1. How has the Biocon’s positioning and strategy evolved over the years? What role does BIOMAb play in Biocon’s overall strategy? How big is the current and future market opportunity for BIOMAb •Biocon India was incorporated in November 1978 a sa joint venture between Biocon Biochemicals of Ireland and Dr. Mazumdar, an Indian entrepreneur. In 1979, Biocon first started manufacturing enzymes for food processing industries and exported to the United States and Europe. In 1994 Biocon stablished a Syngene International, a subsidiary custom research company to address the growing need for outsourced R&D in the pharmaceutical sector But the maximum potential for Biocon was only $100 to $150 million even if they achieve a possible 10% to 15 % possible market share. The profit potential looked limited. So, they decided to enter into the Bio pharmaceutical market which had a much bigger potential market which was nearly 5 times ($10 billion) as compared to specialty enzyme market. at that time and likely to become $40 billion in near future and more than $80 billion by the year 2016. •They entered the pharmaceutical market in 1996-1997 as a manufacturer of generic drugs led Biocon to Statins.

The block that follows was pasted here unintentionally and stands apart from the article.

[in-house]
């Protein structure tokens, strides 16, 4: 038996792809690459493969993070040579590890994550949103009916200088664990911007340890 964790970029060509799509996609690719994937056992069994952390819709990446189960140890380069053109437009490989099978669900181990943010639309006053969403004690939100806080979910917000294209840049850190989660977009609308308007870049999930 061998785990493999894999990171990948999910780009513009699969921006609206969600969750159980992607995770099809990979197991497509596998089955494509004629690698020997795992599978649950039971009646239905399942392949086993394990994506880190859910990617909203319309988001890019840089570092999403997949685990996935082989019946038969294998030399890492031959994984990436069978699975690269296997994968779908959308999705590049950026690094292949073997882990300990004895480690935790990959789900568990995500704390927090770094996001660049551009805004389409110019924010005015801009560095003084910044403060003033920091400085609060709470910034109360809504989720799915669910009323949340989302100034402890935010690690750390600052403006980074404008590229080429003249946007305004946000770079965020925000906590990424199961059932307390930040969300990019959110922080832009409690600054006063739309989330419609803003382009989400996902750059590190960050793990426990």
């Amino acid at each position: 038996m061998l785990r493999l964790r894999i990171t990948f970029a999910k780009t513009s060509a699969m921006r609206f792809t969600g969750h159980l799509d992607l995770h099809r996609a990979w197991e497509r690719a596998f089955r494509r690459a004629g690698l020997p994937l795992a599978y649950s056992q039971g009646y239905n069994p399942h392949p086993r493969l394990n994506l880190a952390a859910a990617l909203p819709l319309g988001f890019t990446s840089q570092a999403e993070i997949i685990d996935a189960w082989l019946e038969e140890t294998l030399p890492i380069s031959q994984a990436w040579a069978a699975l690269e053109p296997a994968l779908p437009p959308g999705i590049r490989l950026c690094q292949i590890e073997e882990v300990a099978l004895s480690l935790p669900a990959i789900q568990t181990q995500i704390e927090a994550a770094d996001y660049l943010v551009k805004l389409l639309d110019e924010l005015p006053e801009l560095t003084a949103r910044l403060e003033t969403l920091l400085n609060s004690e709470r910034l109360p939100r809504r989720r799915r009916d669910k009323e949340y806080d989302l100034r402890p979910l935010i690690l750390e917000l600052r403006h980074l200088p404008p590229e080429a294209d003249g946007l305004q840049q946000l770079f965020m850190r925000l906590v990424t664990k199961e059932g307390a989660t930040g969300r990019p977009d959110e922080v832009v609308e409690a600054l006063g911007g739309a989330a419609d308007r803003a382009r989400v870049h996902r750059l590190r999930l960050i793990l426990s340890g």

Biocon also started manufacturing Simvastatin and pravastatin gaining 15-20% share of the statin market in the United States and Europe. After a huge success with small molecules (statins) in a remarkable short duration of time, they decided to move into large molecules. •They entered into the Insulin market which was governed by three factors. First, Insulin represented a large global market domain. Second, one fifth of the global diabetic population (32 million in 2000) resides in India and was expected to grow to 70 million by 2030.
Third, no biotech company had been able to make inroads in this market because their fermentation capabilities were limited to 1000 liters, whereas cost considerations dictated the capability to ferment 100,000 litres or more at a time. Initially they aimed at domestic market and priced the product 20-30% lesser than Novo, the competitor. They increased their sales force from 150 to 250 in just two years to market its insulin. •After the success of insulin, they entered into the proprietary drugs.